Many of the most vivid writings in Henry David Thoreau’s journals were inspired by the plants and animals that inhabit the sprawling fields, forests, and wetlands of Concord and nearby communities. An inveterate year-round rambler and keen and thoughtful observer, Thoreau wrote frequently about these creatures, faithfully recording each sighting or encounter with the accuracy of a scientist and the deep spirituality of a transcendentalist and mystic.
In this lecture, GEOFF WISNER will present Thoreau’s profound spirituality and belief in the earth-human connection as revealed through his explorations of Thoreau’s best nature writings.
GEOFF WISNER is a writer and editor of Thoreau’s Wildflowers and its companion Thoreau’s Animals, volumes of Thoreau’s nature writings arranged by day of the year to follow the progress of the changing seasons. Thoreau’s Animals contains a selection of the author’s original sketchbook drawings along with 35 exquisite illustrations by naturalist and artist Debby Cotter Kaspari. Wisner has contributed to publications including the Boston Globe, Christian Science Monitor, Wall Street Journal, and Wild Earth. A graduate of Harvard University, he lives in New York City.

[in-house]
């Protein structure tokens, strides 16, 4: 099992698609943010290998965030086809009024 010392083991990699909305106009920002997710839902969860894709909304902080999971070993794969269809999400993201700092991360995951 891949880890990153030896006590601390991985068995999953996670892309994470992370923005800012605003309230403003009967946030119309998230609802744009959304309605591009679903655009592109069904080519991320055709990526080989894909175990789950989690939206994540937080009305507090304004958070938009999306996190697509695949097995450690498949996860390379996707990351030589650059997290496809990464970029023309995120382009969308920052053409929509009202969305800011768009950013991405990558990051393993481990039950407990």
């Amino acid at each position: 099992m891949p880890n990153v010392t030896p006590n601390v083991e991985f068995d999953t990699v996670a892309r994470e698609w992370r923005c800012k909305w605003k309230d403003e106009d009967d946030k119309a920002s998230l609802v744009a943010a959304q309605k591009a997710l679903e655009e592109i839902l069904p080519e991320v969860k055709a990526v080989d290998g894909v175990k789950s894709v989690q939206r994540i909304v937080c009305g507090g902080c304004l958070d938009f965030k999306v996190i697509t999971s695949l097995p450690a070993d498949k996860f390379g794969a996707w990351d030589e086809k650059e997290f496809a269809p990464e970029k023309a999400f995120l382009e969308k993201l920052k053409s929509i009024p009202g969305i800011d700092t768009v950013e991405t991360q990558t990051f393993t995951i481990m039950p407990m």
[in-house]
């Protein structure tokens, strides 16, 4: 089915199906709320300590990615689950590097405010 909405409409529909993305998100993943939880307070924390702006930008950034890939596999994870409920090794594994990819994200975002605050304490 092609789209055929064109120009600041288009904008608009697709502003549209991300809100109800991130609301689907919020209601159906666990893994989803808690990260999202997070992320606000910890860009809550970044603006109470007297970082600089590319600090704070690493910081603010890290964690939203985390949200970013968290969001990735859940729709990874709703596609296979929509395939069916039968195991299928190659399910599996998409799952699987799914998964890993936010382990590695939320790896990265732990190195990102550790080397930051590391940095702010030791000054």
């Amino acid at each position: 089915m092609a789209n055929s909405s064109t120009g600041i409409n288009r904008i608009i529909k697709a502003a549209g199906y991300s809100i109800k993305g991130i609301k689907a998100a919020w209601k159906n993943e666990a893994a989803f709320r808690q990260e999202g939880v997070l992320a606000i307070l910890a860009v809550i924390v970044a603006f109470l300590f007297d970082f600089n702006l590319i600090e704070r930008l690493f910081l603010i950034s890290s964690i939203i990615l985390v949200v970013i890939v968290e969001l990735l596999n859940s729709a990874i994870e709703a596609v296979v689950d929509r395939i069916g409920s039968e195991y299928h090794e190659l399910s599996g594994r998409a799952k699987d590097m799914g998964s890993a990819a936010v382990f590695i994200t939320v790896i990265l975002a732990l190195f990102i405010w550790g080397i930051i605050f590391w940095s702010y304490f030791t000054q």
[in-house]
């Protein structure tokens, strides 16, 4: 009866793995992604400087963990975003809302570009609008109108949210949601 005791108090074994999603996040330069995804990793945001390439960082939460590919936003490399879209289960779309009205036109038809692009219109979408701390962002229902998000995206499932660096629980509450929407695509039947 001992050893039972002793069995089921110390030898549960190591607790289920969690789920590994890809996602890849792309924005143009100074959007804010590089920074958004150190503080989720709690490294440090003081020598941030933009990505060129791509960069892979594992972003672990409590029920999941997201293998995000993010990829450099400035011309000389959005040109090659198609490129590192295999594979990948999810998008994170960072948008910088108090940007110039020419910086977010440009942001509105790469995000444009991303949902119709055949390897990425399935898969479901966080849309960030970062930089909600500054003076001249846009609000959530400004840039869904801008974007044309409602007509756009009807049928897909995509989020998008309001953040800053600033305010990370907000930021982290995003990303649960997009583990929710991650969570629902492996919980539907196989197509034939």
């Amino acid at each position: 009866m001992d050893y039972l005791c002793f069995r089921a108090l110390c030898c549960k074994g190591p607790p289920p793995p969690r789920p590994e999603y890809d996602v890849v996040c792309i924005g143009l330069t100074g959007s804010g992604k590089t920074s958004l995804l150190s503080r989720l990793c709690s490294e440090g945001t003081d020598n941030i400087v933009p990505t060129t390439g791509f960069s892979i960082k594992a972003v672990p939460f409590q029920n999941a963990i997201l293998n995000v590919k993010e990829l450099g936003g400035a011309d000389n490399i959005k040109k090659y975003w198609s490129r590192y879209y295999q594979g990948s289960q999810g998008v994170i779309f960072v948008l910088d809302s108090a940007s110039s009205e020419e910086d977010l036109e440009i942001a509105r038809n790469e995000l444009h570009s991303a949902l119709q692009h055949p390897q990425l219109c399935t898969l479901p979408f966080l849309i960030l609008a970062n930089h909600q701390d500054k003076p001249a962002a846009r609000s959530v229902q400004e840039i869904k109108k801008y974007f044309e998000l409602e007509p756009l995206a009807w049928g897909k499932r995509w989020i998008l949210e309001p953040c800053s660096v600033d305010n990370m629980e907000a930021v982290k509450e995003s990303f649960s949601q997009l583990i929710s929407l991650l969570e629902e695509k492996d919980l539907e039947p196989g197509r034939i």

This event is held in celebration of the bicentennial of Henry David Thoreau’s birth. To view other programs honoring Thoreau’s 200th birthday, visit http://thoreaubicentennial.org.
Certain books were “banned in Boston” at least as far back as 1651, when one William Pynchon wrote a book criticizing Puritanism.